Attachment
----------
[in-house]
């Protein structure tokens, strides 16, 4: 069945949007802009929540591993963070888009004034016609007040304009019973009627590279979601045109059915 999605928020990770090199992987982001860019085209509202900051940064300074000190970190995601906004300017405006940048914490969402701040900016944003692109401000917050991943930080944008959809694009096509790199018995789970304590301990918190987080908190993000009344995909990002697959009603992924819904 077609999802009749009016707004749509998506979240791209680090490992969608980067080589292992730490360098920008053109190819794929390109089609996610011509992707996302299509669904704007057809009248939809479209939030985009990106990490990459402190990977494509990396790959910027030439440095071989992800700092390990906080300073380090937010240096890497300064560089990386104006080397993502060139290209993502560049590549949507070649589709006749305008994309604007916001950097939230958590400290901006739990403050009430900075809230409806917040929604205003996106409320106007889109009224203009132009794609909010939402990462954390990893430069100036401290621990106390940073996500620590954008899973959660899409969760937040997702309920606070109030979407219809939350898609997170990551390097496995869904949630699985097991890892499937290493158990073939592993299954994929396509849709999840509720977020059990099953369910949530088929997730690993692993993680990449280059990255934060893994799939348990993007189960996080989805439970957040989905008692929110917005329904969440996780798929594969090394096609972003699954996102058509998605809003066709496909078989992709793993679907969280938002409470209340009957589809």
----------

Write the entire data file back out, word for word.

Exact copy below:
[in-house]
């Protein structure tokens, strides 16, 4: 069945949007802009929540591993963070888009004034016609007040304009019973009627590279979601045109059915 999605928020990770090199992987982001860019085209509202900051940064300074000190970190995601906004300017405006940048914490969402701040900016944003692109401000917050991943930080944008959809694009096509790199018995789970304590301990918190987080908190993000009344995909990002697959009603992924819904 077609999802009749009016707004749509998506979240791209680090490992969608980067080589292992730490360098920008053109190819794929390109089609996610011509992707996302299509669904704007057809009248939809479209939030985009990106990490990459402190990977494509990396790959910027030439440095071989992800700092390990906080300073380090937010240096890497300064560089990386104006080397993502060139290209993502560049590549949507070649589709006749305008994309604007916001950097939230958590400290901006739990403050009430900075809230409806917040929604205003996106409320106007889109009224203009132009794609909010939402990462954390990893430069100036401290621990106390940073996500620590954008899973959660899409969760937040997702309920606070109030979407219809939350898609997170990551390097496995869904949630699985097991890892499937290493158990073939592993299954994929396509849709999840509720977020059990099953369910949530088929997730690993692993993680990449280059990255934060893994799939348990993007189960996080989805439970957040989905008692929110917005329904969440996780798929594969090394096609972003699954996102058509998605809003066709496909078989992709793993679907969280938002409470209340009957589809």